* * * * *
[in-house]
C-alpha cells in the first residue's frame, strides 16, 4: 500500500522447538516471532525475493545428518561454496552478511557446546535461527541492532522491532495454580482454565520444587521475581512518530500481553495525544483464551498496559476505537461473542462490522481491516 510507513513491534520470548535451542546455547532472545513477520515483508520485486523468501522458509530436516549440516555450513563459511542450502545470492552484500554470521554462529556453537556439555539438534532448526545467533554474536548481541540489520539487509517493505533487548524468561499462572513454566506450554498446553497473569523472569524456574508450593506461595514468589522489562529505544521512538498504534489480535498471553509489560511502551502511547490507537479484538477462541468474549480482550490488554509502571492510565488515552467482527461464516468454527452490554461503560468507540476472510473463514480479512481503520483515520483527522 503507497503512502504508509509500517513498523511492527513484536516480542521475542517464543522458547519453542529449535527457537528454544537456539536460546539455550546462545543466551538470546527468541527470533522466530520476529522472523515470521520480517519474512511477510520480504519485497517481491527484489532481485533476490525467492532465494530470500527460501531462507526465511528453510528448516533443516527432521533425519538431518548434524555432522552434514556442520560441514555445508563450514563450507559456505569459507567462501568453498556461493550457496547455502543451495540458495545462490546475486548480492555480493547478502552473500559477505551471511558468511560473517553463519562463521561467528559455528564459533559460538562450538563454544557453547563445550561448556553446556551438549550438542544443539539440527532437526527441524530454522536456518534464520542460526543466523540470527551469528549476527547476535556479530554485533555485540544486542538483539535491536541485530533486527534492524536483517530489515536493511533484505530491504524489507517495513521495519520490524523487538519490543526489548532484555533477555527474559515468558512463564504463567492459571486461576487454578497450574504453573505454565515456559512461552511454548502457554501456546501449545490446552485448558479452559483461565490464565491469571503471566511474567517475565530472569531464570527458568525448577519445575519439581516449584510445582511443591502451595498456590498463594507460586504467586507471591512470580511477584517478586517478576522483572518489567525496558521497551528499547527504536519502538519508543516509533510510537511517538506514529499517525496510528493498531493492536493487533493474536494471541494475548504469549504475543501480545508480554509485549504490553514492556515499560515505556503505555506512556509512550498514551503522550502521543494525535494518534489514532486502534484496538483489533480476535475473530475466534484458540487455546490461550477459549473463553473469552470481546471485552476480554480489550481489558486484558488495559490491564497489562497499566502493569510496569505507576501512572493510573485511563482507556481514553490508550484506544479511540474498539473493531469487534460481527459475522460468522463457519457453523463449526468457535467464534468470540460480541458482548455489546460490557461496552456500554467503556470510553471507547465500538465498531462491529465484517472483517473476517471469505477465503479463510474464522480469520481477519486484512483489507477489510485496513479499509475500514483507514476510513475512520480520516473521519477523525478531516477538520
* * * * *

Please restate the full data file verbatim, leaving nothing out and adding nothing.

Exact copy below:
[in-house]
C-alpha cells in the first residue's frame, strides 16, 4: 500500500522447538516471532525475493545428518561454496552478511557446546535461527541492532522491532495454580482454565520444587521475581512518530500481553495525544483464551498496559476505537461473542462490522481491516 510507513513491534520470548535451542546455547532472545513477520515483508520485486523468501522458509530436516549440516555450513563459511542450502545470492552484500554470521554462529556453537556439555539438534532448526545467533554474536548481541540489520539487509517493505533487548524468561499462572513454566506450554498446553497473569523472569524456574508450593506461595514468589522489562529505544521512538498504534489480535498471553509489560511502551502511547490507537479484538477462541468474549480482550490488554509502571492510565488515552467482527461464516468454527452490554461503560468507540476472510473463514480479512481503520483515520483527522 503507497503512502504508509509500517513498523511492527513484536516480542521475542517464543522458547519453542529449535527457537528454544537456539536460546539455550546462545543466551538470546527468541527470533522466530520476529522472523515470521520480517519474512511477510520480504519485497517481491527484489532481485533476490525467492532465494530470500527460501531462507526465511528453510528448516533443516527432521533425519538431518548434524555432522552434514556442520560441514555445508563450514563450507559456505569459507567462501568453498556461493550457496547455502543451495540458495545462490546475486548480492555480493547478502552473500559477505551471511558468511560473517553463519562463521561467528559455528564459533559460538562450538563454544557453547563445550561448556553446556551438549550438542544443539539440527532437526527441524530454522536456518534464520542460526543466523540470527551469528549476527547476535556479530554485533555485540544486542538483539535491536541485530533486527534492524536483517530489515536493511533484505530491504524489507517495513521495519520490524523487538519490543526489548532484555533477555527474559515468558512463564504463567492459571486461576487454578497450574504453573505454565515456559512461552511454548502457554501456546501449545490446552485448558479452559483461565490464565491469571503471566511474567517475565530472569531464570527458568525448577519445575519439581516449584510445582511443591502451595498456590498463594507460586504467586507471591512470580511477584517478586517478576522483572518489567525496558521497551528499547527504536519502538519508543516509533510510537511517538506514529499517525496510528493498531493492536493487533493474536494471541494475548504469549504475543501480545508480554509485549504490553514492556515499560515505556503505555506512556509512550498514551503522550502521543494525535494518534489514532486502534484496538483489533480476535475473530475466534484458540487455546490461550477459549473463553473469552470481546471485552476480554480489550481489558486484558488495559490491564497489562497499566502493569510496569505507576501512572493510573485511563482507556481514553490508550484506544479511540474498539473493531469487534460481527459475522460468522463457519457453523463449526468457535467464534468470540460480541458482548455489546460490557461496552456500554467503556470510553471507547465500538465498531462491529465484517472483517473476517471469505477465503479463510474464522480469520481477519486484512483489507477489510485496513479499509475500514483507514476510513475512520480520516473521519477523525478531516477538520